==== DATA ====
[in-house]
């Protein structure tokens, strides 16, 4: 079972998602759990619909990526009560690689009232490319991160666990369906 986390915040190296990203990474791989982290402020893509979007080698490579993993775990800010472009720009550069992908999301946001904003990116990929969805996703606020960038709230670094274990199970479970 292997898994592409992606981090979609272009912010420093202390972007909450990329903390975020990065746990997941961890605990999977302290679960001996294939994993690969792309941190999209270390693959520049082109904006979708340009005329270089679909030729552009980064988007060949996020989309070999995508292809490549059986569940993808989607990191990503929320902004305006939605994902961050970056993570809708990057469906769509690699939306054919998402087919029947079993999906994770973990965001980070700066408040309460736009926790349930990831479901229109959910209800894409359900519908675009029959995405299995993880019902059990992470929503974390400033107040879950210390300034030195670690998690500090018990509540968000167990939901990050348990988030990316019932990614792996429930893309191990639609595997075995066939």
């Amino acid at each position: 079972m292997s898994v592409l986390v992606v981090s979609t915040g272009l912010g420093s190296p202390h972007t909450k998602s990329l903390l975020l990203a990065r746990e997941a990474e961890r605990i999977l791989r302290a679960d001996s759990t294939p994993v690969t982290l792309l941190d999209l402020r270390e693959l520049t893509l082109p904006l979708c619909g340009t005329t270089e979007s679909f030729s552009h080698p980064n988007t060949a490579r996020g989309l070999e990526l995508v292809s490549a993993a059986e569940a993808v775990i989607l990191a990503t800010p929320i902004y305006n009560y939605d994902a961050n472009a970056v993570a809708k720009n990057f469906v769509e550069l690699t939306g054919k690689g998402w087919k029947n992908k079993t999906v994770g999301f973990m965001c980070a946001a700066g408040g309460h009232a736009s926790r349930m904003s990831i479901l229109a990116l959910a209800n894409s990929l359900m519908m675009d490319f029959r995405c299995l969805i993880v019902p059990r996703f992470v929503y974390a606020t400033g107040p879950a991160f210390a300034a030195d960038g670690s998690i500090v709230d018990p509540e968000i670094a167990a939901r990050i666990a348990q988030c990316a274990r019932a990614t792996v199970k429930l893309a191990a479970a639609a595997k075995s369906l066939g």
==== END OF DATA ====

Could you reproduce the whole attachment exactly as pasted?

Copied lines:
[in-house]
């Protein structure tokens, strides 16, 4: 079972998602759990619909990526009560690689009232490319991160666990369906 986390915040190296990203990474791989982290402020893509979007080698490579993993775990800010472009720009550069992908999301946001904003990116990929969805996703606020960038709230670094274990199970479970 292997898994592409992606981090979609272009912010420093202390972007909450990329903390975020990065746990997941961890605990999977302290679960001996294939994993690969792309941190999209270390693959520049082109904006979708340009005329270089679909030729552009980064988007060949996020989309070999995508292809490549059986569940993808989607990191990503929320902004305006939605994902961050970056993570809708990057469906769509690699939306054919998402087919029947079993999906994770973990965001980070700066408040309460736009926790349930990831479901229109959910209800894409359900519908675009029959995405299995993880019902059990992470929503974390400033107040879950210390300034030195670690998690500090018990509540968000167990939901990050348990988030990316019932990614792996429930893309191990639609595997075995066939």
């Amino acid at each position: 079972m292997s898994v592409l986390v992606v981090s979609t915040g272009l912010g420093s190296p202390h972007t909450k998602s990329l903390l975020l990203a990065r746990e997941a990474e961890r605990i999977l791989r302290a679960d001996s759990t294939p994993v690969t982290l792309l941190d999209l402020r270390e693959l520049t893509l082109p904006l979708c619909g340009t005329t270089e979007s679909f030729s552009h080698p980064n988007t060949a490579r996020g989309l070999e990526l995508v292809s490549a993993a059986e569940a993808v775990i989607l990191a990503t800010p929320i902004y305006n009560y939605d994902a961050n472009a970056v993570a809708k720009n990057f469906v769509e550069l690699t939306g054919k690689g998402w087919k029947n992908k079993t999906v994770g999301f973990m965001c980070a946001a700066g408040g309460h009232a736009s926790r349930m904003s990831i479901l229109a990116l959910a209800n894409s990929l359900m519908m675009d490319f029959r995405c299995l969805i993880v019902p059990r996703f992470v929503y974390a606020t400033g107040p879950a991160f210390a300034a030195d960038g670690s998690i500090v709230d018990p509540e968000i670094a167990a939901r990050i666990a348990q988030c990316a274990r019932a990614t792996v199970k429930l893309a191990a479970a639609a595997k075995s369906l066939g």